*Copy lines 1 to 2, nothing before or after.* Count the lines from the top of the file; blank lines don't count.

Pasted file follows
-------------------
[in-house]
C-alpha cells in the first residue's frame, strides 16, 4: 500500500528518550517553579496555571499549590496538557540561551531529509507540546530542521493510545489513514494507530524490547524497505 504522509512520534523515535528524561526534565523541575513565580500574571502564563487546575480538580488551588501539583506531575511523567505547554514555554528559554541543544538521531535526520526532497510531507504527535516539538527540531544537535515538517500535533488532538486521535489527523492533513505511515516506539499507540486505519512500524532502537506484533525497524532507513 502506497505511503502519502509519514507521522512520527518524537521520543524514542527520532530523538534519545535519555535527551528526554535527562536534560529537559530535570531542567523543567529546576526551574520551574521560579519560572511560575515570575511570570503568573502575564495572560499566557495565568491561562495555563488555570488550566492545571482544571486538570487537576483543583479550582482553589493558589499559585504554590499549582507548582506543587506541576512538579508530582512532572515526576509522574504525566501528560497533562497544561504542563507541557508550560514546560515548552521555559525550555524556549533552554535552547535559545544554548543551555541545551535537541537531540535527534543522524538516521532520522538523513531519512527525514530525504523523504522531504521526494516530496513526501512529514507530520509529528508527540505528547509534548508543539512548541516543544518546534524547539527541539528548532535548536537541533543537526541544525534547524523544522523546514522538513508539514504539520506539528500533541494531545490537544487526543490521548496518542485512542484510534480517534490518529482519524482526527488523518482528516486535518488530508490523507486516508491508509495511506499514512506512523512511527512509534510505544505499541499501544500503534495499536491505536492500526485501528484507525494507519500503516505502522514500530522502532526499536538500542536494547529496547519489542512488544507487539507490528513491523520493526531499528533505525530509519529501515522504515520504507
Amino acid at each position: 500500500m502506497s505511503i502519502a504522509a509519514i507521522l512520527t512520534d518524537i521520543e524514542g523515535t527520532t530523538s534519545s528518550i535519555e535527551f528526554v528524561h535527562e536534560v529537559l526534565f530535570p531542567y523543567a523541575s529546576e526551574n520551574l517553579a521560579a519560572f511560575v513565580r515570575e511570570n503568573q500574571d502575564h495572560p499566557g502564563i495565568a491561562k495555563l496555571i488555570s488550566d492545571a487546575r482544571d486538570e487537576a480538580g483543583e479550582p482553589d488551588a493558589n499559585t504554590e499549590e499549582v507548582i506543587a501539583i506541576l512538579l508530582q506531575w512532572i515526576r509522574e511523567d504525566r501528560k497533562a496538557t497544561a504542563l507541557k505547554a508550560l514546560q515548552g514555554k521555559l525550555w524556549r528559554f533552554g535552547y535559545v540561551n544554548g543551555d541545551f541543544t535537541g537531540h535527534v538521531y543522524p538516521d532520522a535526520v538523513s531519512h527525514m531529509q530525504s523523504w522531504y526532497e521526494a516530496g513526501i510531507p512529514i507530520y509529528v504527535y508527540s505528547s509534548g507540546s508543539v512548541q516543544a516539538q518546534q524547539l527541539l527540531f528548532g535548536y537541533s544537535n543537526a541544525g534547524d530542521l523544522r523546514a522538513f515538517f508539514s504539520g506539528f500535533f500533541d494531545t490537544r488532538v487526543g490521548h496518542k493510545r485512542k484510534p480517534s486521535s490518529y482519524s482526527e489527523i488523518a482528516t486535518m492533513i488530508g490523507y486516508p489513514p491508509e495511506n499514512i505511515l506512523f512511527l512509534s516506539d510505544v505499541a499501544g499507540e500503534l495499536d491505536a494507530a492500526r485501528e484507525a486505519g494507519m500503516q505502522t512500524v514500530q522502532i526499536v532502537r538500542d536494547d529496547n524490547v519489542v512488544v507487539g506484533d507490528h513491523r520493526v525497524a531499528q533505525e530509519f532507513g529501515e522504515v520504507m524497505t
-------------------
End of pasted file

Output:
[in-house]
C-alpha cells in the first residue's frame, strides 16, 4: 500500500528518550517553579496555571499549590496538557540561551531529509507540546530542521493510545489513514494507530524490547524497505 504522509512520534523515535528524561526534565523541575513565580500574571502564563487546575480538580488551588501539583506531575511523567505547554514555554528559554541543544538521531535526520526532497510531507504527535516539538527540531544537535515538517500535533488532538486521535489527523492533513505511515516506539499507540486505519512500524532502537506484533525497524532507513 502506497505511503502519502509519514507521522512520527518524537521520543524514542527520532530523538534519545535519555535527551528526554535527562536534560529537559530535570531542567523543567529546576526551574520551574521560579519560572511560575515570575511570570503568573502575564495572560499566557495565568491561562495555563488555570488550566492545571482544571486538570487537576483543583479550582482553589493558589499559585504554590499549582507548582506543587506541576512538579508530582512532572515526576509522574504525566501528560497533562497544561504542563507541557508550560514546560515548552521555559525550555524556549533552554535552547535559545544554548543551555541545551535537541537531540535527534543522524538516521532520522538523513531519512527525514530525504523523504522531504521526494516530496513526501512529514507530520509529528508527540505528547509534548508543539512548541516543544518546534524547539527541539528548532535548536537541533543537526541544525534547524523544522523546514522538513508539514504539520506539528500533541494531545490537544487526543490521548496518542485512542484510534480517534490518529482519524482526527488523518482528516486535518488530508490523507486516508491508509495511506499514512506512523512511527512509534510505544505499541499501544500503534495499536491505536492500526485501528484507525494507519500503516505502522514500530522502532526499536538500542536494547529496547519489542512488544507487539507490528513491523520493526531499528533505525530509519529501515522504515520504507